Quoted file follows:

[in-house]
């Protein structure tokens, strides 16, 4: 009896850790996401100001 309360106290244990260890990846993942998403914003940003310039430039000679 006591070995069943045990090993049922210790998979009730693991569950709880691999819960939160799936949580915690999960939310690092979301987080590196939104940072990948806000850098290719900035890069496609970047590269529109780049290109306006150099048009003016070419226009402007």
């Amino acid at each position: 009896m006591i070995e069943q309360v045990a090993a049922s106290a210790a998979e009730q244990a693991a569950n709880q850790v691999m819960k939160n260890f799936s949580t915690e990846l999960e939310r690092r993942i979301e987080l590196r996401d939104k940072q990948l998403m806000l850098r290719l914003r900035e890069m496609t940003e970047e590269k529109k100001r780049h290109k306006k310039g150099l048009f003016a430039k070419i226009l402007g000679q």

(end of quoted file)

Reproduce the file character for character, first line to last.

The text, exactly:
[in-house]
């Protein structure tokens, strides 16, 4: 009896850790996401100001 309360106290244990260890990846993942998403914003940003310039430039000679 006591070995069943045990090993049922210790998979009730693991569950709880691999819960939160799936949580915690999960939310690092979301987080590196939104940072990948806000850098290719900035890069496609970047590269529109780049290109306006150099048009003016070419226009402007």
């Amino acid at each position: 009896m006591i070995e069943q309360v045990a090993a049922s106290a210790a998979e009730q244990a693991a569950n709880q850790v691999m819960k939160n260890f799936s949580t915690e990846l999960e939310r690092r993942i979301e987080l590196r996401d939104k940072q990948l998403m806000l850098r290719l914003r900035e890069m496609t940003e970047e590269k529109k100001r780049h290109k306006k310039g150099l048009f003016a430039k070419i226009l402007g000679q």